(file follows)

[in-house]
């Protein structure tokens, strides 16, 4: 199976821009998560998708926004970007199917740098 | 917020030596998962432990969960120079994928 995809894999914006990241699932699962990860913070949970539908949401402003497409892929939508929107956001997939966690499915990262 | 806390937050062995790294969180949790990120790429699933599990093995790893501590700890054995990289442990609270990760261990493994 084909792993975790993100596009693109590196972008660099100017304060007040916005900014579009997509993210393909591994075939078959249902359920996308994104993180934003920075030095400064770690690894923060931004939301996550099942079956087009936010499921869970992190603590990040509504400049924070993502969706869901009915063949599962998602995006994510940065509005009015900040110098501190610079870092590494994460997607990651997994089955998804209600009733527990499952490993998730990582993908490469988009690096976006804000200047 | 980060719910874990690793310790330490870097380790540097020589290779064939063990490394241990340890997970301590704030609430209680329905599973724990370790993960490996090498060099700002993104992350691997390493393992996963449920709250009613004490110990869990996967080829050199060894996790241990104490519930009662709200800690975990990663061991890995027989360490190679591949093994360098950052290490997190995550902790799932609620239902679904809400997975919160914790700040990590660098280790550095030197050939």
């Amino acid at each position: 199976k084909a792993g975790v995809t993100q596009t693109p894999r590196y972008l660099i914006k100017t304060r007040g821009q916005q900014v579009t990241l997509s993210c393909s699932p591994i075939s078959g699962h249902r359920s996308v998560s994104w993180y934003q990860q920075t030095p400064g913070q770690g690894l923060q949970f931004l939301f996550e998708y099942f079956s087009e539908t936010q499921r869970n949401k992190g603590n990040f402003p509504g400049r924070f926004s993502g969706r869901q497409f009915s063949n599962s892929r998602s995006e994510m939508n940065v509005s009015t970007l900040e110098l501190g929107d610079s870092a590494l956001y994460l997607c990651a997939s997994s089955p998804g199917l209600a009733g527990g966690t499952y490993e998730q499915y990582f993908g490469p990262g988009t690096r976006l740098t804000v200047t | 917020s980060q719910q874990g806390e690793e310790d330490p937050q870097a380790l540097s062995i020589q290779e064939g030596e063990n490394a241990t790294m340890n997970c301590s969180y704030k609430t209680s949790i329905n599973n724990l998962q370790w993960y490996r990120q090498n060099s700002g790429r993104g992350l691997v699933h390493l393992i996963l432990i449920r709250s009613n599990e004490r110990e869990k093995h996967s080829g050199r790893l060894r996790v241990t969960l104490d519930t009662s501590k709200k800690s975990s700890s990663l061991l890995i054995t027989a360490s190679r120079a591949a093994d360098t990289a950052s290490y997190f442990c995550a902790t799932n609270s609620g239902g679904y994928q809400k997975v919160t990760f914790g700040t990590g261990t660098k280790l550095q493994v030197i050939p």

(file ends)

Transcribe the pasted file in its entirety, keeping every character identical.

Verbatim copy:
[in-house]
């Protein structure tokens, strides 16, 4: 199976821009998560998708926004970007199917740098 | 917020030596998962432990969960120079994928 995809894999914006990241699932699962990860913070949970539908949401402003497409892929939508929107956001997939966690499915990262 | 806390937050062995790294969180949790990120790429699933599990093995790893501590700890054995990289442990609270990760261990493994 084909792993975790993100596009693109590196972008660099100017304060007040916005900014579009997509993210393909591994075939078959249902359920996308994104993180934003920075030095400064770690690894923060931004939301996550099942079956087009936010499921869970992190603590990040509504400049924070993502969706869901009915063949599962998602995006994510940065509005009015900040110098501190610079870092590494994460997607990651997994089955998804209600009733527990499952490993998730990582993908490469988009690096976006804000200047 | 980060719910874990690793310790330490870097380790540097020589290779064939063990490394241990340890997970301590704030609430209680329905599973724990370790993960490996090498060099700002993104992350691997390493393992996963449920709250009613004490110990869990996967080829050199060894996790241990104490519930009662709200800690975990990663061991890995027989360490190679591949093994360098950052290490997190995550902790799932609620239902679904809400997975919160914790700040990590660098280790550095030197050939």
């Amino acid at each position: 199976k084909a792993g975790v995809t993100q596009t693109p894999r590196y972008l660099i914006k100017t304060r007040g821009q916005q900014v579009t990241l997509s993210c393909s699932p591994i075939s078959g699962h249902r359920s996308v998560s994104w993180y934003q990860q920075t030095p400064g913070q770690g690894l923060q949970f931004l939301f996550e998708y099942f079956s087009e539908t936010q499921r869970n949401k992190g603590n990040f402003p509504g400049r924070f926004s993502g969706r869901q497409f009915s063949n599962s892929r998602s995006e994510m939508n940065v509005s009015t970007l900040e110098l501190g929107d610079s870092a590494l956001y994460l997607c990651a997939s997994s089955p998804g199917l209600a009733g527990g966690t499952y490993e998730q499915y990582f993908g490469p990262g988009t690096r976006l740098t804000v200047t | 917020s980060q719910q874990g806390e690793e310790d330490p937050q870097a380790l540097s062995i020589q290779e064939g030596e063990n490394a241990t790294m340890n997970c301590s969180y704030k609430t209680s949790i329905n599973n724990l998962q370790w993960y490996r990120q090498n060099s700002g790429r993104g992350l691997v699933h390493l393992i996963l432990i449920r709250s009613n599990e004490r110990e869990k093995h996967s080829g050199r790893l060894r996790v241990t969960l104490d519930t009662s501590k709200k800690s975990s700890s990663l061991l890995i054995t027989a360490s190679r120079a591949a093994d360098t990289a950052s290490y997190f442990c995550a902790t799932n609270s609620g239902g679904y994928q809400k997975v919160t990760f914790g700040t990590g261990t660098k280790l550095q493994v030197i050939p």